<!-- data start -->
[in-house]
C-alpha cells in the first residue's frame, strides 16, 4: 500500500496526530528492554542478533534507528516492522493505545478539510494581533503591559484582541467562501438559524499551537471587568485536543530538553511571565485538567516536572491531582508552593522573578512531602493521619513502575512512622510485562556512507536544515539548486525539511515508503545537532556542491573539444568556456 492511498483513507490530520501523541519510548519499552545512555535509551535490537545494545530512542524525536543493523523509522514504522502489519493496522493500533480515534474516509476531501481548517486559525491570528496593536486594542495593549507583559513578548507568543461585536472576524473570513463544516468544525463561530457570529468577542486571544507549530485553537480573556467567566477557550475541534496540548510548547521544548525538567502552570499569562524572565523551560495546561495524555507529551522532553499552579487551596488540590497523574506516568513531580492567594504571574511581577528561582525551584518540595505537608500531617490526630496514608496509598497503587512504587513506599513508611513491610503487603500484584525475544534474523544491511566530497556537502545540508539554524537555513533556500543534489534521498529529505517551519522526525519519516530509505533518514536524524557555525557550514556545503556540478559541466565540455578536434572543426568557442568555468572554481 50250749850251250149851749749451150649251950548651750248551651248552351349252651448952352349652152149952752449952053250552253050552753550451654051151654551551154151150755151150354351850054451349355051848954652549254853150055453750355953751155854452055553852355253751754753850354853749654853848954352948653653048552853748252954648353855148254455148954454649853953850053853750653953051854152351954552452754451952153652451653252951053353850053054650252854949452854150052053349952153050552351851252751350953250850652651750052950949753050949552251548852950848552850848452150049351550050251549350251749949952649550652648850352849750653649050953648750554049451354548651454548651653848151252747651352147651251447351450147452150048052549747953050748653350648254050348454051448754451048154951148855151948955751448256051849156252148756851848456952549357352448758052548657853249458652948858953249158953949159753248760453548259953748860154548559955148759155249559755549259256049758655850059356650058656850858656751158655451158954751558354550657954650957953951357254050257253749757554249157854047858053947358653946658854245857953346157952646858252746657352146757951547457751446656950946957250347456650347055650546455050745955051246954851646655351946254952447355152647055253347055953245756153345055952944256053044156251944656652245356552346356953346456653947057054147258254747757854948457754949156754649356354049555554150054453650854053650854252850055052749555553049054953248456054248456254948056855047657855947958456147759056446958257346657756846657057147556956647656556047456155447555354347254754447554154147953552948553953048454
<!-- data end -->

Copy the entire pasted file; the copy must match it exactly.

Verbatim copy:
[in-house]
C-alpha cells in the first residue's frame, strides 16, 4: 500500500496526530528492554542478533534507528516492522493505545478539510494581533503591559484582541467562501438559524499551537471587568485536543530538553511571565485538567516536572491531582508552593522573578512531602493521619513502575512512622510485562556512507536544515539548486525539511515508503545537532556542491573539444568556456 492511498483513507490530520501523541519510548519499552545512555535509551535490537545494545530512542524525536543493523523509522514504522502489519493496522493500533480515534474516509476531501481548517486559525491570528496593536486594542495593549507583559513578548507568543461585536472576524473570513463544516468544525463561530457570529468577542486571544507549530485553537480573556467567566477557550475541534496540548510548547521544548525538567502552570499569562524572565523551560495546561495524555507529551522532553499552579487551596488540590497523574506516568513531580492567594504571574511581577528561582525551584518540595505537608500531617490526630496514608496509598497503587512504587513506599513508611513491610503487603500484584525475544534474523544491511566530497556537502545540508539554524537555513533556500543534489534521498529529505517551519522526525519519516530509505533518514536524524557555525557550514556545503556540478559541466565540455578536434572543426568557442568555468572554481 50250749850251250149851749749451150649251950548651750248551651248552351349252651448952352349652152149952752449952053250552253050552753550451654051151654551551154151150755151150354351850054451349355051848954652549254853150055453750355953751155854452055553852355253751754753850354853749654853848954352948653653048552853748252954648353855148254455148954454649853953850053853750653953051854152351954552452754451952153652451653252951053353850053054650252854949452854150052053349952153050552351851252751350953250850652651750052950949753050949552251548852950848552850848452150049351550050251549350251749949952649550652648850352849750653649050953648750554049451354548651454548651653848151252747651352147651251447351450147452150048052549747953050748653350648254050348454051448754451048154951148855151948955751448256051849156252148756851848456952549357352448758052548657853249458652948858953249158953949159753248760453548259953748860154548559955148759155249559755549259256049758655850059356650058656850858656751158655451158954751558354550657954650957953951357254050257253749757554249157854047858053947358653946658854245857953346157952646858252746657352146757951547457751446656950946957250347456650347055650546455050745955051246954851646655351946254952447355152647055253347055953245756153345055952944256053044156251944656652245356552346356953346456653947057054147258254747757854948457754949156754649356354049555554150054453650854053650854252850055052749555553049054953248456054248456254948056855047657855947958456147759056446958257346657756846657057147556956647656556047456155447555354347254754447554154147953552948553953048454